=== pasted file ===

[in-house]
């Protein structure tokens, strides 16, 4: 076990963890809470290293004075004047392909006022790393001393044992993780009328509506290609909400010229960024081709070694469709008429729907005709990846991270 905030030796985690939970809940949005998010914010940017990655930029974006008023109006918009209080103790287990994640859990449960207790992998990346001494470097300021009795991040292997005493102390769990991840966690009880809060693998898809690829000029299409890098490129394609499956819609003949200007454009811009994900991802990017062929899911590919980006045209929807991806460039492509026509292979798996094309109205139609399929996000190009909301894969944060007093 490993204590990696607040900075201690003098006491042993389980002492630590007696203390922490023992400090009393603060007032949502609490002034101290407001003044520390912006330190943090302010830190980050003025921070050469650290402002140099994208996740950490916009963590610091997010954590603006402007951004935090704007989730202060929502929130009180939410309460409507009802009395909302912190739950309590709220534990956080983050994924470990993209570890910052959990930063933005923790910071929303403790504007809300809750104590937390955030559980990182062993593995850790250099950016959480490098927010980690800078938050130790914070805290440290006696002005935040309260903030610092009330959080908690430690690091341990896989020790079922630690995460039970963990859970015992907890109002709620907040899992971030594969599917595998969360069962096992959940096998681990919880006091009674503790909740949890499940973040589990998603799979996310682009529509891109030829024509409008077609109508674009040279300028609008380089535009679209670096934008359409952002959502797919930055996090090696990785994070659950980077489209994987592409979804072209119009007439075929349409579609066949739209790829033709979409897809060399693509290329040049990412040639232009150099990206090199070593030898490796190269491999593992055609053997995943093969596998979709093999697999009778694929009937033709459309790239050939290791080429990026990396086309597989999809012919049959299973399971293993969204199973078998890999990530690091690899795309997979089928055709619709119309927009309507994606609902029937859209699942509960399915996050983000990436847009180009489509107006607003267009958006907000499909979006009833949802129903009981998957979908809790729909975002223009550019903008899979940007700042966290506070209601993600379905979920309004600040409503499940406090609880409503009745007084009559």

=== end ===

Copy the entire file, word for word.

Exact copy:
[in-house]
């Protein structure tokens, strides 16, 4: 076990963890809470290293004075004047392909006022790393001393044992993780009328509506290609909400010229960024081709070694469709008429729907005709990846991270 905030030796985690939970809940949005998010914010940017990655930029974006008023109006918009209080103790287990994640859990449960207790992998990346001494470097300021009795991040292997005493102390769990991840966690009880809060693998898809690829000029299409890098490129394609499956819609003949200007454009811009994900991802990017062929899911590919980006045209929807991806460039492509026509292979798996094309109205139609399929996000190009909301894969944060007093 490993204590990696607040900075201690003098006491042993389980002492630590007696203390922490023992400090009393603060007032949502609490002034101290407001003044520390912006330190943090302010830190980050003025921070050469650290402002140099994208996740950490916009963590610091997010954590603006402007951004935090704007989730202060929502929130009180939410309460409507009802009395909302912190739950309590709220534990956080983050994924470990993209570890910052959990930063933005923790910071929303403790504007809300809750104590937390955030559980990182062993593995850790250099950016959480490098927010980690800078938050130790914070805290440290006696002005935040309260903030610092009330959080908690430690690091341990896989020790079922630690995460039970963990859970015992907890109002709620907040899992971030594969599917595998969360069962096992959940096998681990919880006091009674503790909740949890499940973040589990998603799979996310682009529509891109030829024509409008077609109508674009040279300028609008380089535009679209670096934008359409952002959502797919930055996090090696990785994070659950980077489209994987592409979804072209119009007439075929349409579609066949739209790829033709979409897809060399693509290329040049990412040639232009150099990206090199070593030898490796190269491999593992055609053997995943093969596998979709093999697999009778694929009937033709459309790239050939290791080429990026990396086309597989999809012919049959299973399971293993969204199973078998890999990530690091690899795309997979089928055709619709119309927009309507994606609902029937859209699942509960399915996050983000990436847009180009489509107006607003267009958006907000499909979006009833949802129903009981998957979908809790729909975002223009550019903008899979940007700042966290506070209601993600379905979920309004600040409503499940406090609880409503009745007084009559």